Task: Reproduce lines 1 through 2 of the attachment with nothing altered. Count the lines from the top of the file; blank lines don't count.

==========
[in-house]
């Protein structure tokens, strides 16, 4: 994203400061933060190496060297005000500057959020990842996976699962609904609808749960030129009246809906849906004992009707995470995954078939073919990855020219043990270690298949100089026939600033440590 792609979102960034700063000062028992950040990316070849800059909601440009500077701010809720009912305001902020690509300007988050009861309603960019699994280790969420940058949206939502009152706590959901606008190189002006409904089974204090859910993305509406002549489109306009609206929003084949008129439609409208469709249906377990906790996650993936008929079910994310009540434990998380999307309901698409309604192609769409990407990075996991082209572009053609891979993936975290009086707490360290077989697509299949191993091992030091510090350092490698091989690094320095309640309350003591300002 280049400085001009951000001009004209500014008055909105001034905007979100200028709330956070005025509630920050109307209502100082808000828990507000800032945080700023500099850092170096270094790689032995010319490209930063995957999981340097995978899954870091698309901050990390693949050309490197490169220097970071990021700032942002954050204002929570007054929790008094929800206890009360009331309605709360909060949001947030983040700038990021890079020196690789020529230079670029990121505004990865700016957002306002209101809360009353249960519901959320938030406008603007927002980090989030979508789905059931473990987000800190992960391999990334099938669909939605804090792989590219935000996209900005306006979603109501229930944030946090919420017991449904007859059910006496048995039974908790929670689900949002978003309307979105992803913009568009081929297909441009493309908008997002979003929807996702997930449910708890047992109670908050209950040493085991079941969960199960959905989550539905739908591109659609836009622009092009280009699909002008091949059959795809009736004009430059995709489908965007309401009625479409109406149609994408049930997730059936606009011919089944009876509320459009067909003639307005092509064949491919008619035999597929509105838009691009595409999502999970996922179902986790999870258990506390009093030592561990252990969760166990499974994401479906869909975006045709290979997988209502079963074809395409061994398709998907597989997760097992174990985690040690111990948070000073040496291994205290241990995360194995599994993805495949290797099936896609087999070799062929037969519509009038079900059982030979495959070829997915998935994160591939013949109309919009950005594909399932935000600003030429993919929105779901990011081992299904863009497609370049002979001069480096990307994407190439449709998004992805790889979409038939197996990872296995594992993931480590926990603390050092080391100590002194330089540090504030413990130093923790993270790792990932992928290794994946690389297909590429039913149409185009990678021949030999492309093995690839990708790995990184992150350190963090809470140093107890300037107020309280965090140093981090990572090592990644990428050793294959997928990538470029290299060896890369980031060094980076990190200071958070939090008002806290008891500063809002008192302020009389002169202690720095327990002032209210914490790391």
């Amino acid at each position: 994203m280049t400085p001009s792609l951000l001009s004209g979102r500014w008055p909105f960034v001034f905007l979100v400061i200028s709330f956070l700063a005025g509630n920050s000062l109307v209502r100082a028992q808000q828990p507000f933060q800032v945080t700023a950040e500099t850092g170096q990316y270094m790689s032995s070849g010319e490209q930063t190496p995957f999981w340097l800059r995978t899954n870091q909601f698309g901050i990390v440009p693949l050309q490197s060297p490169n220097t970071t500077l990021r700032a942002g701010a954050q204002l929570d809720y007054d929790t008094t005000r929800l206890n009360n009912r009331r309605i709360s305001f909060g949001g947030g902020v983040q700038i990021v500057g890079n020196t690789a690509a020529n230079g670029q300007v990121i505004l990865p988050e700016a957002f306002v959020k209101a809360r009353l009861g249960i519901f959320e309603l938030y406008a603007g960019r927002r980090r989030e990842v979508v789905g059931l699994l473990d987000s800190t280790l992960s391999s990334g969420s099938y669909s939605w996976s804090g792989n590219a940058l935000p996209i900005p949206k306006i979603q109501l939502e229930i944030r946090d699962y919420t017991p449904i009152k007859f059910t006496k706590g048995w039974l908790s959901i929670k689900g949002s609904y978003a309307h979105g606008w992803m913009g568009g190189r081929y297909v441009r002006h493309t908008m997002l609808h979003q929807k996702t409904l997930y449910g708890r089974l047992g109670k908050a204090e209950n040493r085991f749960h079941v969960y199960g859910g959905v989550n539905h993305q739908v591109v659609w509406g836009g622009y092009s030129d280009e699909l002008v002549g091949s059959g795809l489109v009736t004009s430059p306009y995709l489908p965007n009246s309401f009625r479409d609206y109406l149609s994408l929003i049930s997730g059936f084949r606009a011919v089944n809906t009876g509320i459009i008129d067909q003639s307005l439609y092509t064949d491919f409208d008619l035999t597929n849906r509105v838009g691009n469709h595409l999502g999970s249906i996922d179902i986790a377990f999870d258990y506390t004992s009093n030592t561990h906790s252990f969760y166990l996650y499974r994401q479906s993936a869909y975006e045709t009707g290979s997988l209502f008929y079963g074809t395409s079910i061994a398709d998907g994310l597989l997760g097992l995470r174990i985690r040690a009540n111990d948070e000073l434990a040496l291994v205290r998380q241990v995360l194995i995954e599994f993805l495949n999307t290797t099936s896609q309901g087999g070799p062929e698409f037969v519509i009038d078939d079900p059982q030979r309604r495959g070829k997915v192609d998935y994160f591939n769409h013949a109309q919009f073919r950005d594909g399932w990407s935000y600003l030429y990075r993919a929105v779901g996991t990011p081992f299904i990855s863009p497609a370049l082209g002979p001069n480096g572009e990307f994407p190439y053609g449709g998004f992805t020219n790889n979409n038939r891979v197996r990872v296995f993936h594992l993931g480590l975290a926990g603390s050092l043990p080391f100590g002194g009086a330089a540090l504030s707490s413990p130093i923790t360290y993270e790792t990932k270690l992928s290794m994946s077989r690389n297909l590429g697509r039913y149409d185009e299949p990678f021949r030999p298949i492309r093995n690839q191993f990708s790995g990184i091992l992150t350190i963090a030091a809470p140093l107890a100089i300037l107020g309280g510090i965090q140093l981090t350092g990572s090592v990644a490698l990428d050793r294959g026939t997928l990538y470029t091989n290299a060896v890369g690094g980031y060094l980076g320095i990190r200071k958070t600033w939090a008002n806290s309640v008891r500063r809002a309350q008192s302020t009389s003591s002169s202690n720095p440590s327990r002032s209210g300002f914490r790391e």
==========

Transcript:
[in-house]
């Protein structure tokens, strides 16, 4: 994203400061933060190496060297005000500057959020990842996976699962609904609808749960030129009246809906849906004992009707995470995954078939073919990855020219043990270690298949100089026939600033440590 792609979102960034700063000062028992950040990316070849800059909601440009500077701010809720009912305001902020690509300007988050009861309603960019699994280790969420940058949206939502009152706590959901606008190189002006409904089974204090859910993305509406002549489109306009609206929003084949008129439609409208469709249906377990906790996650993936008929079910994310009540434990998380999307309901698409309604192609769409990407990075996991082209572009053609891979993936975290009086707490360290077989697509299949191993091992030091510090350092490698091989690094320095309640309350003591300002 280049400085001009951000001009004209500014008055909105001034905007979100200028709330956070005025509630920050109307209502100082808000828990507000800032945080700023500099850092170096270094790689032995010319490209930063995957999981340097995978899954870091698309901050990390693949050309490197490169220097970071990021700032942002954050204002929570007054929790008094929800206890009360009331309605709360909060949001947030983040700038990021890079020196690789020529230079670029990121505004990865700016957002306002209101809360009353249960519901959320938030406008603007927002980090989030979508789905059931473990987000800190992960391999990334099938669909939605804090792989590219935000996209900005306006979603109501229930944030946090919420017991449904007859059910006496048995039974908790929670689900949002978003309307979105992803913009568009081929297909441009493309908008997002979003929807996702997930449910708890047992109670908050209950040493085991079941969960199960959905989550539905739908591109659609836009622009092009280009699909002008091949059959795809009736004009430059995709489908965007309401009625479409109406149609994408049930997730059936606009011919089944009876509320459009067909003639307005092509064949491919008619035999597929509105838009691009595409999502999970996922179902986790999870258990506390009093030592561990252990969760166990499974994401479906869909975006045709290979997988209502079963074809395409061994398709998907597989997760097992174990985690040690111990948070000073040496291994205290241990995360194995599994993805495949290797099936896609087999070799062929037969519509009038079900059982030979495959070829997915998935994160591939013949109309919009950005594909399932935000600003030429993919929105779901990011081992299904863009497609370049002979001069480096990307994407190439449709998004992805790889979409038939197996990872296995594992993931480590926990603390050092080391100590002194330089540090504030413990130093923790993270790792990932992928290794994946690389297909590429039913149409185009990678021949030999492309093995690839990708790995990184992150350190963090809470140093107890300037107020309280965090140093981090990572090592990644990428050793294959997928990538470029290299060896890369980031060094980076990190200071958070939090008002806290008891500063809002008192302020009389002169202690720095327990002032209210914490790391």